Each array includes a series of parallel, laterally spaced air bridge anodes 38, with each air bridge spanning a row of cathode emitters 40 (the emitters are shown in solid lines in the figure because of their small dimensions, but are actually hidden below their respective air bridges). While each air bridge might be made wide enough to span more than one row of cathodes, in the preferred embodiment they are limited to widths of one row each to maximize the total spacings between the air bridges. This is helpful in both removing the underlying photoresist during fabrication and in evacuating the device during operation, as discussed below. The air bridges within each array are connected in common at their opposite ends by metallized connector strips 42. An input gate signal for the first stage is brought in via a bonding pad 44 and surface metallizations 46 on the substrate, which connect to common gate contact layers 48. The air bridge connector bars 42 are vertically spaced from the underlying gate contact layers 48 by dielectric layers (not shown). Contact metallization (not shown) for the cathode emitters would also be brought in along the substrate, generally orthogonal to the gate lead lines, and separated therefrom by dielectric layers as illustrated in FIG. 1e.
The physical construction of the second amplifier stage 32 is similar to that of the first stage. Gate inputs to the second stage are provided from the air bridge anodes of the first stage via surface metallizations 50, and connect to the gates of the second stage via gate contact layers 52. Again, cathode emitter potentials for the second stage would be brought in via appropriate metallization lines (not shown). The output from the second stage 32 is taken from the air bridge connector bars 42, via surface metallizations 54, to an output bonding pad 56.
One of the distinct advantages of the parallel but spaced anode air bridge configuration is that it significantly simplifies both the removal of photoresist from under the air bridges during the fabrication process, and the application of a vacuum to the area below the air bridges if this is desired during operation. If a single continuous anode were employed for all of the cathode emitters within each array, it would be difficult to have the photoresist solvent access the entire volume below the air bridge, while still maintaining a low clearance between the anode and cathode to enable operation at low voltage levels. Similarly, the relatively large anode surface area and the low clearance under the air bridge would also impede the establishment of a uniform vacuum. By forming a series of laterally spaced air bridges instead of using a single continuous anode for each array, the accessibility of both photoresist solvent and a vacuum to the operative region between the anode and cathodes is significantly enhanced.
As discussed in further detail below, the air bridges preferably have a clearance of about 2-5 microns above the tips of the cathode emitter tips. Within this range, the air bridges are each preferably about 5-15 microns wide, depending upon the cathode configuration, and adjacent air bridges are laterally spaced from each other preferably by about 2-10 microns. A suitable air bridge geometry would have the air bridges about 10 microns wide, about 100 microns in length, and with a lateral spacing between adjacent air bridges of about 5 microns.
Another distinct advantage of the invention is that it allows the formation of the air bridge anodes to be integrated in with the fabrication of other metallized areas on the substrate. This simplifies and speeds up the fabrication process, reduces its costs, and offers the potential of a higher yield. In the implementation of FIG. 2, the air bridges could be deposited in the same step as the deposition of the input bonding pad 44 and gate lead line 46 for the first stage, the first stage anode-second stage grid interconnects 50, the anode lead lines 54 and output bonding pad 56 for the second stage, and additional metallizations needed on other areas of the chip.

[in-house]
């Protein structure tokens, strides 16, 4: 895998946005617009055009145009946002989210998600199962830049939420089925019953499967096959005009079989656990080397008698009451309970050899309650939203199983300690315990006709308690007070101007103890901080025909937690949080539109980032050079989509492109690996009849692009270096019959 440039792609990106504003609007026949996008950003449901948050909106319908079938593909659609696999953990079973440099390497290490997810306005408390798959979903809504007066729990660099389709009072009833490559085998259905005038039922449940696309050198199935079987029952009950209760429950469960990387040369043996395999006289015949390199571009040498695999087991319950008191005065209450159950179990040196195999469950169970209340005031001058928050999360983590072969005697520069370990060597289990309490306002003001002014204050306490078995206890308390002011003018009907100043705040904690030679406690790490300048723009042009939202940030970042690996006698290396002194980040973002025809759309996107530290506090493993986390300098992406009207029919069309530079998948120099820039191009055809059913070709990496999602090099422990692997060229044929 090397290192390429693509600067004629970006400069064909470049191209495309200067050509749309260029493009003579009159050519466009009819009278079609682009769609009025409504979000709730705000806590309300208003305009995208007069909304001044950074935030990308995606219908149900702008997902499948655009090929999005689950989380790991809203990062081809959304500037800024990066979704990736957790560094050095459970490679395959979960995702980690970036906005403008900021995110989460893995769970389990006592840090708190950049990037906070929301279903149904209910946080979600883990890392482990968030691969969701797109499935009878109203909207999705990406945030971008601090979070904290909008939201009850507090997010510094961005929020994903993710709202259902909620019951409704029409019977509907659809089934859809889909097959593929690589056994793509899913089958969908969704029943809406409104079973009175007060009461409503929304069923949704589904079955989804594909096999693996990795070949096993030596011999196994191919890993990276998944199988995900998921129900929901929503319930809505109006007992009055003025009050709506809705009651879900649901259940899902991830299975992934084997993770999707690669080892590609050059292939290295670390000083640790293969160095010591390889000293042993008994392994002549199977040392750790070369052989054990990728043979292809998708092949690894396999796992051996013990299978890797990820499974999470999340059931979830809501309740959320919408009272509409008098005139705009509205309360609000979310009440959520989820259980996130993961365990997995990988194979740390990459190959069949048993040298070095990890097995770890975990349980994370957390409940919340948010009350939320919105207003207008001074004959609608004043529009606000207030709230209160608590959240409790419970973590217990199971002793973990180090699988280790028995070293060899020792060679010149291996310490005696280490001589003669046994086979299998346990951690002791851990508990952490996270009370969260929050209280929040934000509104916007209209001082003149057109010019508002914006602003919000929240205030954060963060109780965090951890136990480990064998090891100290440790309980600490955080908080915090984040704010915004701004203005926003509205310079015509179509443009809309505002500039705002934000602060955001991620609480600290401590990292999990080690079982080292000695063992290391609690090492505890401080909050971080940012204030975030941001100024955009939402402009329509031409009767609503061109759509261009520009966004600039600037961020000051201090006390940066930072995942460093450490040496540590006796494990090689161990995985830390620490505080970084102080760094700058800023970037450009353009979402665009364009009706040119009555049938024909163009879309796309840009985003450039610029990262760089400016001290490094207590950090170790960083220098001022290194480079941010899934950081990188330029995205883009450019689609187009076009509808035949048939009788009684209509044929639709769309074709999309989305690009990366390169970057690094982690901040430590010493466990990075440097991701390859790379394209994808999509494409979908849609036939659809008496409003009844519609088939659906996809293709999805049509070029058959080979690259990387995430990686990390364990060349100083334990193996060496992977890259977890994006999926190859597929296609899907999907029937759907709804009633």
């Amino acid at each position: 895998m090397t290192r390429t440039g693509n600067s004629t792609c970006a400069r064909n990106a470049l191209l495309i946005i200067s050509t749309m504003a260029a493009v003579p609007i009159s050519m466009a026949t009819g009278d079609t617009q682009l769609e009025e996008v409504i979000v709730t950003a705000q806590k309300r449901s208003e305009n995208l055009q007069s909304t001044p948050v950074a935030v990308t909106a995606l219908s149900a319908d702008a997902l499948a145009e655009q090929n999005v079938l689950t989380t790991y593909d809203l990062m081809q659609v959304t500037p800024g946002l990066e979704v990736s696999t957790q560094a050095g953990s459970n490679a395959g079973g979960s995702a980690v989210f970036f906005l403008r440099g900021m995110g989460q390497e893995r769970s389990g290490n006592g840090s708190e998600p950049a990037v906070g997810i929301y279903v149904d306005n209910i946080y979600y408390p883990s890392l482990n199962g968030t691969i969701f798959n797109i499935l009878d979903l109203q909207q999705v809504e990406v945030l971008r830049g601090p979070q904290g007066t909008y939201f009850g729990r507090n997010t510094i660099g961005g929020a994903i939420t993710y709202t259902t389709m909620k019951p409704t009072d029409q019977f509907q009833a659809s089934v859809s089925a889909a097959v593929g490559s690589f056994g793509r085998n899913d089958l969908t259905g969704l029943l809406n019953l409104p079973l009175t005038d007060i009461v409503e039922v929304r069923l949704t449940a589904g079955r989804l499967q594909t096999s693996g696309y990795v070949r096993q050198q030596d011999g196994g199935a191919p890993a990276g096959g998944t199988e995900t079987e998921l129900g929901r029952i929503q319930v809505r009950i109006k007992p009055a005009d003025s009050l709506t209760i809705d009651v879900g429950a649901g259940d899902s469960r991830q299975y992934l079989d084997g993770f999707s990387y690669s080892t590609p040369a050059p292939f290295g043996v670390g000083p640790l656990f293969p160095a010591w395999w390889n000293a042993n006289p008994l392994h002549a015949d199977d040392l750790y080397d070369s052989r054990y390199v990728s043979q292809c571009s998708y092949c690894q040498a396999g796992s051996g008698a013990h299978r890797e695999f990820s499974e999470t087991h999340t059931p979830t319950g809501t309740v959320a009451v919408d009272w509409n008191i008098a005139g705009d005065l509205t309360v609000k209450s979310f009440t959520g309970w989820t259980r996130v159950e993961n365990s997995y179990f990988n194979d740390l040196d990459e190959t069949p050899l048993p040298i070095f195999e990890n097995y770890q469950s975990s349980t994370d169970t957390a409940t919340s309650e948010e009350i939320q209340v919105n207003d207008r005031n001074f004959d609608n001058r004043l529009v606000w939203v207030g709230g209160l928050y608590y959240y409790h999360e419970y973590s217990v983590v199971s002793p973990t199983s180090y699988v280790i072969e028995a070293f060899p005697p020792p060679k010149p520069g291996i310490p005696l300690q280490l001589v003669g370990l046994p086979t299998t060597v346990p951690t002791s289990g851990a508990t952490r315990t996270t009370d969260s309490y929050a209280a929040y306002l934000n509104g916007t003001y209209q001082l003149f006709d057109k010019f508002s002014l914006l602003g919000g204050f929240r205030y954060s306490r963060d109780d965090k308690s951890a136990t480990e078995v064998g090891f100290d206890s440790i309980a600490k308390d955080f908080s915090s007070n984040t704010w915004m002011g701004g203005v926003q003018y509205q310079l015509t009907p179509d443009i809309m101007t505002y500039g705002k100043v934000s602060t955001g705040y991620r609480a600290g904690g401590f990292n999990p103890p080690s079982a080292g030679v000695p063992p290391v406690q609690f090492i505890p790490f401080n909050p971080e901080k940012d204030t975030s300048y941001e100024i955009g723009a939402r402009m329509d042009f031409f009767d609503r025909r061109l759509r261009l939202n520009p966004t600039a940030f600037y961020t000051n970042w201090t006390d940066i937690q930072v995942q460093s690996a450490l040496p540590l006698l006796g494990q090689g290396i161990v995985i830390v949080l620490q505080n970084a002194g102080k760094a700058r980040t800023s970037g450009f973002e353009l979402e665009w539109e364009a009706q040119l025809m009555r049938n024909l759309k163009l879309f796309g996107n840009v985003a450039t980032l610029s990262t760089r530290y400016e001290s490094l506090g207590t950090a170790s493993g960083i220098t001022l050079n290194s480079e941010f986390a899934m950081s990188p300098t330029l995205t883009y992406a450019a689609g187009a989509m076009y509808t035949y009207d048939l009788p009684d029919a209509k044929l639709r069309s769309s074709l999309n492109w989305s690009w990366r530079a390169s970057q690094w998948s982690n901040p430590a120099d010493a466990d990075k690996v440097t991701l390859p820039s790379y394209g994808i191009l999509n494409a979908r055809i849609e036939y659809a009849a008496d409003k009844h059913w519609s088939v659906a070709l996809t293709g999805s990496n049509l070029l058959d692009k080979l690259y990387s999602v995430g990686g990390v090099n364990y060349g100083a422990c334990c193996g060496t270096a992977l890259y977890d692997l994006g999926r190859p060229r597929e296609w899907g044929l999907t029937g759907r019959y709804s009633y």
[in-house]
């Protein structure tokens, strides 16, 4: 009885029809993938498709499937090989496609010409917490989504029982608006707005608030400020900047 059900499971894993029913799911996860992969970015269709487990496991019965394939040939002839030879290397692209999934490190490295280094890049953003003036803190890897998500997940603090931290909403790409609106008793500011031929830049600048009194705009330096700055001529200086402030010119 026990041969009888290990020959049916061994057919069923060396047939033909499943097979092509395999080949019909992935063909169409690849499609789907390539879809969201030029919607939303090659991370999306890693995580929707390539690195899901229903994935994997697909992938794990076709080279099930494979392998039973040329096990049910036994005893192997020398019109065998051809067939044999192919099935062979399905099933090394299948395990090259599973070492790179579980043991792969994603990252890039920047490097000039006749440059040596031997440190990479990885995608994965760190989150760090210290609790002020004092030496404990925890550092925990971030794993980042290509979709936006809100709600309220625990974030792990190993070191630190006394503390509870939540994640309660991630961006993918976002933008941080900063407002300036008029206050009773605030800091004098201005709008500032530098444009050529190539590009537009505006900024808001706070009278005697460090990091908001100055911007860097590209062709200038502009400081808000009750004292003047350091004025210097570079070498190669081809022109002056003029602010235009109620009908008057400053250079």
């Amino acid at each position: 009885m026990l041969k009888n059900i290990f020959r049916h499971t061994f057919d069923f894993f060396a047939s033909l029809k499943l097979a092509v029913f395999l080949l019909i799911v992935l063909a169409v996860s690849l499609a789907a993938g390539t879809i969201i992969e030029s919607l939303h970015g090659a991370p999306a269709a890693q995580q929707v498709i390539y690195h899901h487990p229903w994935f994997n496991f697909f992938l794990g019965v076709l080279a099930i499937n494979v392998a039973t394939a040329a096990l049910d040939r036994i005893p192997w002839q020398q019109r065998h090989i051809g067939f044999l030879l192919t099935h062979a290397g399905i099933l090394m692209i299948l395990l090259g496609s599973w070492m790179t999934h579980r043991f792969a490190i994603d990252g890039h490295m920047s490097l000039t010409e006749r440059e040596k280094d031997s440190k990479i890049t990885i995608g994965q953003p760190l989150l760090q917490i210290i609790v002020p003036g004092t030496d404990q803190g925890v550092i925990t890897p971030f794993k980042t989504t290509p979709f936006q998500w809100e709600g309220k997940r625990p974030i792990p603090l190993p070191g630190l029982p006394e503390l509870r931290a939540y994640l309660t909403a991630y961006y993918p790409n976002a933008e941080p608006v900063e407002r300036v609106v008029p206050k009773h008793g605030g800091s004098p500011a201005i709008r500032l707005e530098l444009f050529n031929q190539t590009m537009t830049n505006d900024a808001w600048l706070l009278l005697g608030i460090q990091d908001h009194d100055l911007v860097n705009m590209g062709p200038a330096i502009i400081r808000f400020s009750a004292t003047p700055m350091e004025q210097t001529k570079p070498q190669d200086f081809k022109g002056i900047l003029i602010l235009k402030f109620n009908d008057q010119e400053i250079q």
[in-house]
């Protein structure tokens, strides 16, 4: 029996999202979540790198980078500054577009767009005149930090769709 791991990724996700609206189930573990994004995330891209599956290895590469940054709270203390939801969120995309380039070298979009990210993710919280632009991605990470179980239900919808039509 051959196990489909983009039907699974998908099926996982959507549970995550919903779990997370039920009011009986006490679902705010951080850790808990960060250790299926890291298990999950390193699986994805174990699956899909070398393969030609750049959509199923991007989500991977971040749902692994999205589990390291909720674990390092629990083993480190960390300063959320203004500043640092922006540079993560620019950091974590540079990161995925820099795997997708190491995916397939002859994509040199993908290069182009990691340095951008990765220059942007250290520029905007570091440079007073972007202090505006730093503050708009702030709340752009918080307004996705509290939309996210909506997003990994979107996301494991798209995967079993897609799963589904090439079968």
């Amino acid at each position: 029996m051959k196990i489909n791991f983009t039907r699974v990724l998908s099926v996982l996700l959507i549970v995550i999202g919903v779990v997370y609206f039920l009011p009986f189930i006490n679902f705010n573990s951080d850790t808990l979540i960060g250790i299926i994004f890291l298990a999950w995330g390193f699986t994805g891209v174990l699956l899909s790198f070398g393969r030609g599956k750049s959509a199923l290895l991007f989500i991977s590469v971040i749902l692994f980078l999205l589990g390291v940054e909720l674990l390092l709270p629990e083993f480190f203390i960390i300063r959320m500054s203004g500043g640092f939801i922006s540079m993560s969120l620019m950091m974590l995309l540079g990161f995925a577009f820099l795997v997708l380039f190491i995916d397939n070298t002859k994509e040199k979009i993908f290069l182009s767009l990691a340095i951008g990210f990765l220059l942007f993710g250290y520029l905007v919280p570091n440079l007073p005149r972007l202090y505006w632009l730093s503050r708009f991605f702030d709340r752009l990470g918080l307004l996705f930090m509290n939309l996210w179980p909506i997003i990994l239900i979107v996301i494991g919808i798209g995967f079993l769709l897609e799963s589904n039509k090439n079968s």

The new air bridge anode approach allows the anode to be brought much closer to the tip of the cathode emitter than has previously been feasible, and this results in a substantial reduction in both anode voltage levels and power dissipation. As compared with a previously achievable anode-cathode spacing of about 50 microns, a 5 micron spacing with the present invention permits both the anode potential and the power dissipation to be reduced by a factor of 10, with no loss in either the electric field at the emitter tip due to the anode potential, or in the emission current. For example, with a 5 micron clearance and an anode potential of 25 volts, the field at the emitter tip will be 50 kV/cm, the emission current 10 microamps, and the power dissipation 0.25 mW. For the approximately 50 micron spacing achievable with prior approaches, a comparable emission current would require an anode potential of 250 volts and a power dissipation of 2.5 mW.
Another advantage of the low anode voltage is that it is below the ionization potential of the noble gases. Conventional hermetic sealing techniques can be used to package the device, and it need not be operated in an ultra-high vacuum. Further development is expected to make the device operable in ambient air.
Because it can be integrated in a very small area, the FET structure allows for the realization of integrated circuits using field emission devices. Such integrated circuits can be made as small as semiconductor integrated circuits, and much smaller than existing field emission or thermionic emission circuits. Unlike their semiconductor counterparts, however, these field emission circuits will be relatively insensitive to heat and ionizing radiation, making them suitable for space and high temperature applications.
While particular illustrative embodiments of the invention have been shown and described, numerous variations and alternate embodiments will occur to those skilled in the art. Such variations and alternate embodiments are contemplated, and can be made without departing from the spirit and scope of the invention as defined in the appended claims.